Two valves and a timer

Hey everyone

I'm trying to set up my Uno to open a Solenoid Valve for 3 minutes before closing and then do the same for a second valve

I am a little out of practice and I got one valve to work but I can't figure out how to set up the process to do the second valve

Here is the code I have so far:

int solenoidPin = 4;
void setup() {
// put your setup code here, to run once:
pinMode(solenoidPin1, OUTPUT);
pinMode(solenoidPin2, OUTPUT);
}

void loop() {
// put your main code here, to run repeatedly:
digitalWrite(solenoidPin1, HIGH); //Switch Solenoid ON
delay(180000); //Wait 3 minutes
digitalWrite(solenoidPin1, LOW); //Switch Solenoid OFF
digitalWrite(solenoidPin2, HIGH); //Switch Solenoid ON
delay(180000); //Wait 3 minutes
digitalWrite(solenoidPin2, LOW); //Switch Solenoid OFF

For the future, read the first topics telling "How to use the Forum", "How to attach code" etc.

There's code missing……

What I can se is that You have not declared SolenoidPin2. Default, by compiler is zero…..

Hey everyone

I'm trying to set up my Uno to open a Solenoid Valve for 3 minutes before closing and then do the same for a second valve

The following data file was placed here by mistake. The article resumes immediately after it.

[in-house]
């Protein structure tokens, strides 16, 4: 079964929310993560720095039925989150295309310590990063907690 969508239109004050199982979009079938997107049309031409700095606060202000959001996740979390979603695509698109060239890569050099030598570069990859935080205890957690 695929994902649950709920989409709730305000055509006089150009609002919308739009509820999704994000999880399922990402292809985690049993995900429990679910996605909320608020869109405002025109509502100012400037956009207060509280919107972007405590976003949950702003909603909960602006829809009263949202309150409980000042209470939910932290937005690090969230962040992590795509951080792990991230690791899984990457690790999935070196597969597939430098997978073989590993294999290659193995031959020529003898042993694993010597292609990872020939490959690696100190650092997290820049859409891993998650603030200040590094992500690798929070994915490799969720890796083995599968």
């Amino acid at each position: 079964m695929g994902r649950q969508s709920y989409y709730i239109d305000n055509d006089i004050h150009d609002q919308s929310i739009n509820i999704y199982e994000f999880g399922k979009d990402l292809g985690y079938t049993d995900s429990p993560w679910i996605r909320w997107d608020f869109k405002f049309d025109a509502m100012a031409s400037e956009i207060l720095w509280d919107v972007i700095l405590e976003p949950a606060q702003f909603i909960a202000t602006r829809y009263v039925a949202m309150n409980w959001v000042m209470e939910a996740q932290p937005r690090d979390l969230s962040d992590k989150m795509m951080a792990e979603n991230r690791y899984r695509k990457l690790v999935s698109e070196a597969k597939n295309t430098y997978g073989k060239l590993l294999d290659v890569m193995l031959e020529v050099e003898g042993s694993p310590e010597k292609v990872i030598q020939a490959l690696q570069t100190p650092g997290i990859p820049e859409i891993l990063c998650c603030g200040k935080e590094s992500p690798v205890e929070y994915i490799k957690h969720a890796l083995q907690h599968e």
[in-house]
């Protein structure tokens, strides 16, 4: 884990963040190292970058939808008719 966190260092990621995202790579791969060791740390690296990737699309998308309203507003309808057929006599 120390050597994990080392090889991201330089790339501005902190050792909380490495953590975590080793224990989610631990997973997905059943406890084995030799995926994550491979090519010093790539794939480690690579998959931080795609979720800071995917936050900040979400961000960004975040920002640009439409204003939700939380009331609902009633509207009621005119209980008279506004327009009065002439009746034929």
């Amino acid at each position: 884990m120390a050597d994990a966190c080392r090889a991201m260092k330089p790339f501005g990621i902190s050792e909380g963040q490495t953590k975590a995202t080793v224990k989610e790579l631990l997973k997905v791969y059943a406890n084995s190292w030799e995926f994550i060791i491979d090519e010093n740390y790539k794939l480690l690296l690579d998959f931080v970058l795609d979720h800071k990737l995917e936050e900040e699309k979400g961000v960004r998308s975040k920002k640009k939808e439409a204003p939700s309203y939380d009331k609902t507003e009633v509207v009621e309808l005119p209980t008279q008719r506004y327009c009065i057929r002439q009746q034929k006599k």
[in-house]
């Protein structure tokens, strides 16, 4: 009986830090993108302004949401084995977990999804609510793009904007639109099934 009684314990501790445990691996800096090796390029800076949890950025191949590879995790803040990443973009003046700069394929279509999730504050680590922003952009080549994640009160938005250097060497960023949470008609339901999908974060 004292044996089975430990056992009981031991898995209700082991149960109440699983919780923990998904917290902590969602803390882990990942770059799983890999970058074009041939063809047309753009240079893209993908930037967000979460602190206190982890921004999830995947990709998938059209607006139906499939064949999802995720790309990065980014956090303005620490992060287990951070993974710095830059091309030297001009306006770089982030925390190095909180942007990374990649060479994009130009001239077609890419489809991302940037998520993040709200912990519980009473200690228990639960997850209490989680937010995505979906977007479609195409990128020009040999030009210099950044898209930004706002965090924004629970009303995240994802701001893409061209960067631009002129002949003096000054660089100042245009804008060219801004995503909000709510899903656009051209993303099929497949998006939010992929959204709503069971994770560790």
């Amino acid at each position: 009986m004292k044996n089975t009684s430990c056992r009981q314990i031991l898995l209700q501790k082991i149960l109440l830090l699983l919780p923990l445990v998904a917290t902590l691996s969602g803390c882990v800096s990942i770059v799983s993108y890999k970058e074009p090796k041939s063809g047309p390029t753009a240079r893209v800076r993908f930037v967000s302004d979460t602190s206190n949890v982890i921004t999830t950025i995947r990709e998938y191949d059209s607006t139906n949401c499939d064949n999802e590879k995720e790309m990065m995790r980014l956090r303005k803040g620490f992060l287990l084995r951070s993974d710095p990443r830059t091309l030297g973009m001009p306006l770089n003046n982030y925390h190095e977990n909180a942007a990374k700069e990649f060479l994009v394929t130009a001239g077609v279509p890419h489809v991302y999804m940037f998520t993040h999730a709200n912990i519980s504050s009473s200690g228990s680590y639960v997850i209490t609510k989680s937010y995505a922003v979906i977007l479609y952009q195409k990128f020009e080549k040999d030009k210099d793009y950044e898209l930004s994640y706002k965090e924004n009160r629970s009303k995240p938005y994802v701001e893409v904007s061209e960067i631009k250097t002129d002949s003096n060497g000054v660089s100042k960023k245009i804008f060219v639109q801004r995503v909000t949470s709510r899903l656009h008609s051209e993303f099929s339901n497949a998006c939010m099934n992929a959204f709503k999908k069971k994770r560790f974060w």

I am a little out of practice and I got one valve to work but I can't figure out how to set up the process to do the second valve

Here is the code I have so far:

int solenoidPin = 4;   
void setup() {
  // put your setup code here, to run once:
  pinMode(solenoidPin1, OUTPUT);           
  pinMode(solenoidPin2, OUTPUT);
}

void loop() {
  // put your main code here, to run repeatedly:  
  digitalWrite(solenoidPin1, HIGH);    //Switch Solenoid ON
  delay(180000);                      //Wait 3 minutes
  digitalWrite(solenoidPin1, LOW);     //Switch Solenoid OFF
  digitalWrite(solenoidPin2, HIGH);    //Switch Solenoid ON
  delay(180000);                      //Wait 3 minutes
  digitalWrite(solenoidPin2, LOW);     //Switch Solenoid OFF

Thanks for using code tags!

Now I se 2 undeclared variables. Both solenoidPin1 solenoidPin2 and are not declared. They will both be set to zero by the compiler. That means that Your code will send the I/O to the USB read, or write, port, not to the outputs You want.

I made a new post with the inserted code. Thank You

Railroader:
Thanks for using code tags!